A pole sander with 80 to 120 grit sandpaper is probably the best way to sand your deck. The pole sander allows you to sand from a standing position, which protects your back, but you can also use an orbital sander. 

Sand in the direction of the grain of your wood. When you’re finished, sweep and hose down the deck to remove sawdust.  

Staining, painting, and sealing  

It’s important to know the difference between stains, paints, and sealants before making a decision on how to coat your deck. Each of these products has its own benefits and shortfalls. Let’s take a quick look at each: 

  • Stains include pigmentation that adds color to your deck. The pigments can help prevent damage from the sun’s UV rays. Typically, the darker the stain, the better protection. They don’t, however, offer the same level of water protection as paint or sealants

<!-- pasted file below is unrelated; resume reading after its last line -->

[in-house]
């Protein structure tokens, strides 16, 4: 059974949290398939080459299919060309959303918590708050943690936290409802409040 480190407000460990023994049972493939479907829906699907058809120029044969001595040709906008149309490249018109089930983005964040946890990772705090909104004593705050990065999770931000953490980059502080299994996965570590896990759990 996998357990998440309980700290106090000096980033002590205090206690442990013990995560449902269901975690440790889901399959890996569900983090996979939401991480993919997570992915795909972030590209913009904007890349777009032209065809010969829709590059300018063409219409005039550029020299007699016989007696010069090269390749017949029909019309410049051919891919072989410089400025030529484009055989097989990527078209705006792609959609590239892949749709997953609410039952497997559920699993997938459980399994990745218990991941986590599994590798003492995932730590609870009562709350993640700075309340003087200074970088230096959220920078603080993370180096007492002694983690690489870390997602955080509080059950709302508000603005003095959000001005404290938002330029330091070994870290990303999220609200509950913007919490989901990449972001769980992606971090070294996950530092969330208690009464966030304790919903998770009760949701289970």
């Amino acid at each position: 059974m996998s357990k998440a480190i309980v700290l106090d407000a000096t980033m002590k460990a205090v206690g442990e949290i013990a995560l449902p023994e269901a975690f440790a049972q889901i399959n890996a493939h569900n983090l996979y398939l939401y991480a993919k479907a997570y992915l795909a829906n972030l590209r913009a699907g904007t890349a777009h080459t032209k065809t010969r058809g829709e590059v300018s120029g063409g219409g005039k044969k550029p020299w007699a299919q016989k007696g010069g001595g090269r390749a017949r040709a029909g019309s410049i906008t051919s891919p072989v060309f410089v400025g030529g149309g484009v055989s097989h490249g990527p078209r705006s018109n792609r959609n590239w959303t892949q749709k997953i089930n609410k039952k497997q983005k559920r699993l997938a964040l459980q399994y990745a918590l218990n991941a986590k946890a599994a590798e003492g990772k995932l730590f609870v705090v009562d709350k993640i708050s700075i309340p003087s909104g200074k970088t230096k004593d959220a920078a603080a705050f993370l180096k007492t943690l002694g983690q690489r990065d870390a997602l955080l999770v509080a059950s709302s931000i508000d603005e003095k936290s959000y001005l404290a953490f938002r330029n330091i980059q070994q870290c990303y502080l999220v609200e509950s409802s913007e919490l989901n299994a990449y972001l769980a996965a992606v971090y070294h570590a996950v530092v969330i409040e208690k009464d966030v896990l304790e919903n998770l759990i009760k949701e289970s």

• Paints, both latex and oil-based, protect against UV rays and water damage. They tend show cosmetic damage quicker than stains. Paint can also trap moisture, leading to rot. The deck needs to be completely dry before painting. 
  • Sealants are primarily used to block water. They contain water repellants and are thicker than stains. Unlike stains and paints, they don’t have pigmentation, so they don’t offer the same protection against the sun’s UV rays. 

Be careful: If you have composite decking, make sure you check with the manufacturer for maintenance details. Sanding, harsh cleaners, and other chemicals can damage your composite decking.